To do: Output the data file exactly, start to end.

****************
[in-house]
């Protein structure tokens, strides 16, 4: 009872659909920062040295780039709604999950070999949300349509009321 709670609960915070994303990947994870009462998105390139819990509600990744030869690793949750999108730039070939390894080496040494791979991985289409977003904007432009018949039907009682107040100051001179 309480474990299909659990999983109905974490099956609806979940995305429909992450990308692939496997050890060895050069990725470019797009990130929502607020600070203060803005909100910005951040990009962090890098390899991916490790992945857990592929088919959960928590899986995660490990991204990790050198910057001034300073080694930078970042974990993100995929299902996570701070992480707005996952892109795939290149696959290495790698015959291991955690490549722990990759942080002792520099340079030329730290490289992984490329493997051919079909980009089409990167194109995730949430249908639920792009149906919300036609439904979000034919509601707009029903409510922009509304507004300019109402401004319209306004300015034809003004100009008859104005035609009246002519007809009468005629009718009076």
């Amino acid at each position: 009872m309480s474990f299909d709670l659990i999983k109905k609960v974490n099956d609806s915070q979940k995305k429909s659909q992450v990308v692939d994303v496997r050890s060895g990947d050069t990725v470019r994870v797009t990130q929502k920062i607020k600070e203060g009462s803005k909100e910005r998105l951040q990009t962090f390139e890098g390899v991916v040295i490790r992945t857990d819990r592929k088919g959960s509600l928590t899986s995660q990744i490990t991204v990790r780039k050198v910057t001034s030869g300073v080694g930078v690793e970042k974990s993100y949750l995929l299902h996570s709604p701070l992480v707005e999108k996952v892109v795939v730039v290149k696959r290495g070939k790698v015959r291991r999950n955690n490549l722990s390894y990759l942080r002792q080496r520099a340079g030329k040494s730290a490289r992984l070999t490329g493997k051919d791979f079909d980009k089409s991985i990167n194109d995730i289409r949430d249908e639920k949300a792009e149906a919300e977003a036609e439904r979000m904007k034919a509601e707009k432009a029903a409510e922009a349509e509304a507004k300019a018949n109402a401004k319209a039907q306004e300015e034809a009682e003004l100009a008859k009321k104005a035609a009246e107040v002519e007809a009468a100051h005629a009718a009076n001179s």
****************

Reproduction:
[in-house]
């Protein structure tokens, strides 16, 4: 009872659909920062040295780039709604999950070999949300349509009321 709670609960915070994303990947994870009462998105390139819990509600990744030869690793949750999108730039070939390894080496040494791979991985289409977003904007432009018949039907009682107040100051001179 309480474990299909659990999983109905974490099956609806979940995305429909992450990308692939496997050890060895050069990725470019797009990130929502607020600070203060803005909100910005951040990009962090890098390899991916490790992945857990592929088919959960928590899986995660490990991204990790050198910057001034300073080694930078970042974990993100995929299902996570701070992480707005996952892109795939290149696959290495790698015959291991955690490549722990990759942080002792520099340079030329730290490289992984490329493997051919079909980009089409990167194109995730949430249908639920792009149906919300036609439904979000034919509601707009029903409510922009509304507004300019109402401004319209306004300015034809003004100009008859104005035609009246002519007809009468005629009718009076």
């Amino acid at each position: 009872m309480s474990f299909d709670l659990i999983k109905k609960v974490n099956d609806s915070q979940k995305k429909s659909q992450v990308v692939d994303v496997r050890s060895g990947d050069t990725v470019r994870v797009t990130q929502k920062i607020k600070e203060g009462s803005k909100e910005r998105l951040q990009t962090f390139e890098g390899v991916v040295i490790r992945t857990d819990r592929k088919g959960s509600l928590t899986s995660q990744i490990t991204v990790r780039k050198v910057t001034s030869g300073v080694g930078v690793e970042k974990s993100y949750l995929l299902h996570s709604p701070l992480v707005e999108k996952v892109v795939v730039v290149k696959r290495g070939k790698v015959r291991r999950n955690n490549l722990s390894y990759l942080r002792q080496r520099a340079g030329k040494s730290a490289r992984l070999t490329g493997k051919d791979f079909d980009k089409s991985i990167n194109d995730i289409r949430d249908e639920k949300a792009e149906a919300e977003a036609e439904r979000m904007k034919a509601e707009k432009a029903a409510e922009a349509e509304a507004k300019a018949n109402a401004k319209a039907q306004e300015e034809a009682e003004l100009a008859k009321k104005a035609a009246e107040v002519e007809a009468a100051h005629a009718a009076n001179s």